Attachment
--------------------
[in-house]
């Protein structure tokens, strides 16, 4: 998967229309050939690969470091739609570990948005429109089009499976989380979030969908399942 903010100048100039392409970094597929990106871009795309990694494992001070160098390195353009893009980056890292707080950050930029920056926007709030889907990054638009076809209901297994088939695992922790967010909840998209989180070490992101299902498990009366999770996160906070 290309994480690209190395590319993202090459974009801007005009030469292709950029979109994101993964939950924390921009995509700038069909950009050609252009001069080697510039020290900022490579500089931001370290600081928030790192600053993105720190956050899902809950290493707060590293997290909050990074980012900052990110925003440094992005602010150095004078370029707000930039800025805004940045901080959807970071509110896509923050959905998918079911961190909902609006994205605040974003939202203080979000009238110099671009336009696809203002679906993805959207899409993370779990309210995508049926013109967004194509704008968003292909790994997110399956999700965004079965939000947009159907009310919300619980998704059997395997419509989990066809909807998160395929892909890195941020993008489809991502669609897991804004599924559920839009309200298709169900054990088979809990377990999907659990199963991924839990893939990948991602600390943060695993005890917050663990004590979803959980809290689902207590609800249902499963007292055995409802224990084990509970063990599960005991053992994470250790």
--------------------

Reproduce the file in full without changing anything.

[in-house]
């Protein structure tokens, strides 16, 4: 998967229309050939690969470091739609570990948005429109089009499976989380979030969908399942 903010100048100039392409970094597929990106871009795309990694494992001070160098390195353009893009980056890292707080950050930029920056926007709030889907990054638009076809209901297994088939695992922790967010909840998209989180070490992101299902498990009366999770996160906070 290309994480690209190395590319993202090459974009801007005009030469292709950029979109994101993964939950924390921009995509700038069909950009050609252009001069080697510039020290900022490579500089931001370290600081928030790192600053993105720190956050899902809950290493707060590293997290909050990074980012900052990110925003440094992005602010150095004078370029707000930039800025805004940045901080959807970071509110896509923050959905998918079911961190909902609006994205605040974003939202203080979000009238110099671009336009696809203002679906993805959207899409993370779990309210995508049926013109967004194509704008968003292909790994997110399956999700965004079965939000947009159907009310919300619980998704059997395997419509989990066809909807998160395929892909890195941020993008489809991502669609897991804004599924559920839009309200298709169900054990088979809990377990999907659990199963991924839990893939990948991602600390943060695993005890917050663990004590979803959980809290689902207590609800249902499963007292055995409802224990084990509970063990599960005991053992994470250790």